Throughout the offseason, we’ll be profiling players who may end up in Denver when all is said and done with the 2017 NFL Draft. The Broncos clearly have plenty of holes to fill before they get back to Super-Bowl form and we’ll be examining a long list of players they may choose to help the franchise do just that.
Breaking records at the NFL Combine is always impressive but when it’s a record like Chris Johnson’s 4.24 40-yard dash time, people talk. This is exactly what happened University of Washington wide receiver John Ross, and he is starting to become a household name.
Ross, a junior who has always been known for his speed, ran a 4.22-second 40-yard dash last month and has been climbing the draft ranks ever since. Ranked as the third best receiver in this year’s class, Ross is also humble when being asked questions about his speed and if he would be going for Johnson’s record.
“I’m going to try. I am going to try,” he said before running the record breaker. “I don’t want to say too much. I’m going to try; I’m going to give it my best.”
The Pac-12 player-of-the-year caught 81 balls for 1,150 yards and 17 touchdowns in his final season with the Huskies, making his name appear atop of many team’s radars.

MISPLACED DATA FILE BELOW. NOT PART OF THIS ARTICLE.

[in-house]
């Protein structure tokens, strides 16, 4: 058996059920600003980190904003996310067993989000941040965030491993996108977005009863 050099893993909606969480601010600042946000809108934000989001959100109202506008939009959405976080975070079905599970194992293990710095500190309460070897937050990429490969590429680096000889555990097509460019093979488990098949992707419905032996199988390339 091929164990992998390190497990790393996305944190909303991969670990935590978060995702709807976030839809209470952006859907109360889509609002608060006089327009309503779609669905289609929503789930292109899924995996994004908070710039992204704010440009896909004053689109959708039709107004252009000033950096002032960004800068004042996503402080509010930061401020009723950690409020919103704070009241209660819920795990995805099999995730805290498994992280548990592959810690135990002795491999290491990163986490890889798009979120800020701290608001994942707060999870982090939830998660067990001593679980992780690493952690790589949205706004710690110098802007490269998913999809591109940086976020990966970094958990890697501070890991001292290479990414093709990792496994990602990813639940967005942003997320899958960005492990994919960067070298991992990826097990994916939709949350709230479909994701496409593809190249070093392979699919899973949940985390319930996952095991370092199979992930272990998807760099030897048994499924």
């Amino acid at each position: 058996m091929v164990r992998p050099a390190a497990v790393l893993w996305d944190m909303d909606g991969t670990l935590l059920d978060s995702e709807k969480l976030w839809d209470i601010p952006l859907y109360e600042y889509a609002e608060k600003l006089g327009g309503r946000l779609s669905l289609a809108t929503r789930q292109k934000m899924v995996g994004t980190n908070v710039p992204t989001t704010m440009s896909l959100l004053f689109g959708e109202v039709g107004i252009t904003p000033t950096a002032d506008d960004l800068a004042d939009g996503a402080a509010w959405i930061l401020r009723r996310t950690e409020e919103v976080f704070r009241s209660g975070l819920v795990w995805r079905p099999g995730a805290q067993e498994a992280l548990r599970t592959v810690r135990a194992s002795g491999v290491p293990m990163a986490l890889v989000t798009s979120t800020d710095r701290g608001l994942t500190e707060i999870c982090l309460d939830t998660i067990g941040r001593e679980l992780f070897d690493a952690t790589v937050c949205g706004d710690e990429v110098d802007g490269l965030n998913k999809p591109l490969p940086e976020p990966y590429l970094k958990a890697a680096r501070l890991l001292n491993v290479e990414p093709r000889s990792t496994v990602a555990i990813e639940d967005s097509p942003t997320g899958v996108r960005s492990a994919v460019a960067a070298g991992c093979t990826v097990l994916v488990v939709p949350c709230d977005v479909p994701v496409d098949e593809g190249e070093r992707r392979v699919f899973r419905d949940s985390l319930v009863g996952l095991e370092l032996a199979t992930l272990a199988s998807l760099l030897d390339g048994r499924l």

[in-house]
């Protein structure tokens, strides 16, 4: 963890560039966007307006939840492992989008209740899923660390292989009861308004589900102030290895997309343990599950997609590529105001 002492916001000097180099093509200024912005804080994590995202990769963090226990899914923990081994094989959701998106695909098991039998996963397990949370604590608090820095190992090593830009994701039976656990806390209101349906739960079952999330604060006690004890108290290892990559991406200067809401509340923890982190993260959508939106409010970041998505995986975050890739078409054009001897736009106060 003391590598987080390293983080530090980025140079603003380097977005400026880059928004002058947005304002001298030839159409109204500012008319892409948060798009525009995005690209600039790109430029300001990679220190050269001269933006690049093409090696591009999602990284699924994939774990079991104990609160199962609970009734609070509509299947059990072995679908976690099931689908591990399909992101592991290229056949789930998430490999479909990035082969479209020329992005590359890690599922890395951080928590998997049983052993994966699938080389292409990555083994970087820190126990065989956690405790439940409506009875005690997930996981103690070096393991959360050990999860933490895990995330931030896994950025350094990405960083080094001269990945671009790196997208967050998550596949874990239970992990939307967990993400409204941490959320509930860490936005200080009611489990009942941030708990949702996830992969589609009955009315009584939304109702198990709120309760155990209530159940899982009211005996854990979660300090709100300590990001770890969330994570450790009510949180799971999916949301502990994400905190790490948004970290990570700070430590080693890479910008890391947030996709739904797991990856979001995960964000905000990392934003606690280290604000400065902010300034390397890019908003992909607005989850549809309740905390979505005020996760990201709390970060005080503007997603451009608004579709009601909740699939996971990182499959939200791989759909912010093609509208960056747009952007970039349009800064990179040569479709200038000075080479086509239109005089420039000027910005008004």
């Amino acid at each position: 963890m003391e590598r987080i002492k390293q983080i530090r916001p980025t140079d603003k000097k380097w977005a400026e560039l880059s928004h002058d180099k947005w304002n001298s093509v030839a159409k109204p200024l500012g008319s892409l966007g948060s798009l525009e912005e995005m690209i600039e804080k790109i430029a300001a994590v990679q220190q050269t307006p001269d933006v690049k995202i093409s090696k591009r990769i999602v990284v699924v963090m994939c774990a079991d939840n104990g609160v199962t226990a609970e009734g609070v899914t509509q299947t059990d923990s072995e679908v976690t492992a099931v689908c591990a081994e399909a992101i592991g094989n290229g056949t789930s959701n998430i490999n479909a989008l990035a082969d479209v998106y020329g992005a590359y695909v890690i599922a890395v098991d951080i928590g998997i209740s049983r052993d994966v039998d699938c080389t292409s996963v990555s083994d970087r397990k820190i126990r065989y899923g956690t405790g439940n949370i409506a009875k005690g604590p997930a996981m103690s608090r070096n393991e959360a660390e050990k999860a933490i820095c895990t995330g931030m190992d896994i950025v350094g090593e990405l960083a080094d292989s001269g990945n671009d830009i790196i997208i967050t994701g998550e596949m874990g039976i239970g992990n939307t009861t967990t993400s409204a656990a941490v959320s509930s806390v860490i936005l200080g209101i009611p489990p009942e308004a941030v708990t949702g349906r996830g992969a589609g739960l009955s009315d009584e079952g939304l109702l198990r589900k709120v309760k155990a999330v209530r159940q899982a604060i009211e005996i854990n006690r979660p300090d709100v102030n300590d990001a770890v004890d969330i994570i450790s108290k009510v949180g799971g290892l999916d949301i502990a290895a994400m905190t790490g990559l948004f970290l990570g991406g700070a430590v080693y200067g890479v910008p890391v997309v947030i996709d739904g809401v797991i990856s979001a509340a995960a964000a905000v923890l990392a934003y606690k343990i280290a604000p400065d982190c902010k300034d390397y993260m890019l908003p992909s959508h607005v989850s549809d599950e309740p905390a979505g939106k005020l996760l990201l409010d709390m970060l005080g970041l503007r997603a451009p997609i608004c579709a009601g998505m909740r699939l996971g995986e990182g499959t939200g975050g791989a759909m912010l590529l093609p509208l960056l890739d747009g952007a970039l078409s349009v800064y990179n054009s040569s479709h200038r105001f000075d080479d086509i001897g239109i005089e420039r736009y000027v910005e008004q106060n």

It is not only the quickness Ross shows every time he touches the football that makes him a special receiver, it’s his hand-eye coordination that makes him a duel threat on both short dump passes and the home-run ball. Ross also has the talent to simply make defenders miss, whether it’s with his sheer speed to outrun a defender for the long ball or to create a gap with his stop-and-go ability.
Ross would help alleviate pressure off of Trevor Siemian or Paxton Lynch with his all-around ability and speed knowing they have another threat at receiver to complement both Sanders and Thomas. While being compared to DeSean Jackson, the three-headed monster of Ross, Sanders, and Thomas would be an absolute nightmare for opposing defenses.
Like many players today, past injuries seem to haunt the smaller-sized standout. The 5-foot-11, 188-pound star has seen his share of injuries throughout his career, including a torn labrum in his shoulder in February of this year that did require surgery. His shoulder is not the only time Ross has been under the knife due to injuries sustained on the field; he has had major surgery on both knees, including a torn ACL that caused the junior to miss the entire 2015 season. The knee injuries did not seem to have any effect on Ross at the Combine, however, and he was asked how they felt during his performance.
“Yeah, they are good. Knees are stable. [I] didn’t hear anything negative back about my knees. Everything went well as I expected.”
How he fits in Denver
With speed and elusiveness comes the natural ability to return kicks as well, which Ross could do and bolster a return game that was lackluster in 2016. With the likes of Tyreek Hill in Kansas City turning games around with one play, Denver desperately needs that explosive player on special teams that can turn games around for the Orange & Blue. During his three-year tenure at UW, Ross returned 86 kicks for four touchdowns, including two for 100 yards each.